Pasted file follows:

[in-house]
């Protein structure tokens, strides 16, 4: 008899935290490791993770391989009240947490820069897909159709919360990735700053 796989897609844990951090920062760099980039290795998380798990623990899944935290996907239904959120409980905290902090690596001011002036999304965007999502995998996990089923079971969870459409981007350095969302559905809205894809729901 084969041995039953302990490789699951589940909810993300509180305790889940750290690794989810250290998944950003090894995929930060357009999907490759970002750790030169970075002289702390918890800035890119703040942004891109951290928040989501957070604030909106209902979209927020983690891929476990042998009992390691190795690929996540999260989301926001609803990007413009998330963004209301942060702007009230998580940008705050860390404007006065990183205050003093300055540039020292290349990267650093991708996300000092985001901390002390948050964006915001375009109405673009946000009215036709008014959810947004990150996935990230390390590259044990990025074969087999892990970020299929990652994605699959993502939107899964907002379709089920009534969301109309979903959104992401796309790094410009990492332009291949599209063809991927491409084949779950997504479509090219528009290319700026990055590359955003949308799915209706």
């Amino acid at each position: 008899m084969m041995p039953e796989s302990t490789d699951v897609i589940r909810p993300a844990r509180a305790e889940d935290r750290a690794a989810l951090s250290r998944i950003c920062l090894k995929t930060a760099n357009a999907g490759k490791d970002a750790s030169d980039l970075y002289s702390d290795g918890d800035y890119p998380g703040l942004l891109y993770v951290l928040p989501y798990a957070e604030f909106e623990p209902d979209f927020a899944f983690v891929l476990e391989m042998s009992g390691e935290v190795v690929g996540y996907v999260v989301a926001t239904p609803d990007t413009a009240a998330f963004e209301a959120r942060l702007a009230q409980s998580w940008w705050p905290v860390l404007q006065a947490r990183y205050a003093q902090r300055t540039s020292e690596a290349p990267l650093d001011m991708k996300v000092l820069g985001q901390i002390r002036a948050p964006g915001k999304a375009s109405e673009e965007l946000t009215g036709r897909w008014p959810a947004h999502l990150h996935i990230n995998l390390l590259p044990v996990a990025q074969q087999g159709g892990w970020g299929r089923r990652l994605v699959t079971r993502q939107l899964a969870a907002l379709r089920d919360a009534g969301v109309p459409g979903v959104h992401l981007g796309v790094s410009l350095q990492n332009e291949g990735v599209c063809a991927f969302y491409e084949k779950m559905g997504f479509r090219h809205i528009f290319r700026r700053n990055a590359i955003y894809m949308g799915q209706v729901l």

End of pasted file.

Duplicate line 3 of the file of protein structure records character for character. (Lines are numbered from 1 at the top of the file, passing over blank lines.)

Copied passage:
């Amino acid at each position: 008899m084969m041995p039953e796989s302990t490789d699951v897609i589940r909810p993300a844990r509180a305790e889940d935290r750290a690794a989810l951090s250290r998944i950003c920062l090894k995929t930060a760099n357009a999907g490759k490791d970002a750790s030169d980039l970075y002289s702390d290795g918890d800035y890119p998380g703040l942004l891109y993770v951290l928040p989501y798990a957070e604030f909106e623990p209902d979209f927020a899944f983690v891929l476990e391989m042998s009992g390691e935290v190795v690929g996540y996907v999260v989301a926001t239904p609803d990007t413009a009240a998330f963004e209301a959120r942060l702007a009230q409980s998580w940008w705050p905290v860390l404007q006065a947490r990183y205050a003093q902090r300055t540039s020292e690596a290349p990267l650093d001011m991708k996300v000092l820069g985001q901390i002390r002036a948050p964006g915001k999304a375009s109405e673009e965007l946000t009215g036709r897909w008014p959810a947004h999502l990150h996935i990230n995998l390390l590259p044990v996990a990025q074969q087999g159709g892990w970020g299929r089923r990652l994605v699959t079971r993502q939107l899964a969870a907002l379709r089920d919360a009534g969301v109309p459409g979903v959104h992401l981007g796309v790094s410009l350095q990492n332009e291949g990735v599209c063809a991927f969302y491409e084949k779950m559905g997504f479509r090219h809205i528009f290319r700026r700053n990055a590359i955003y894809m949308g799915q209706v729901l």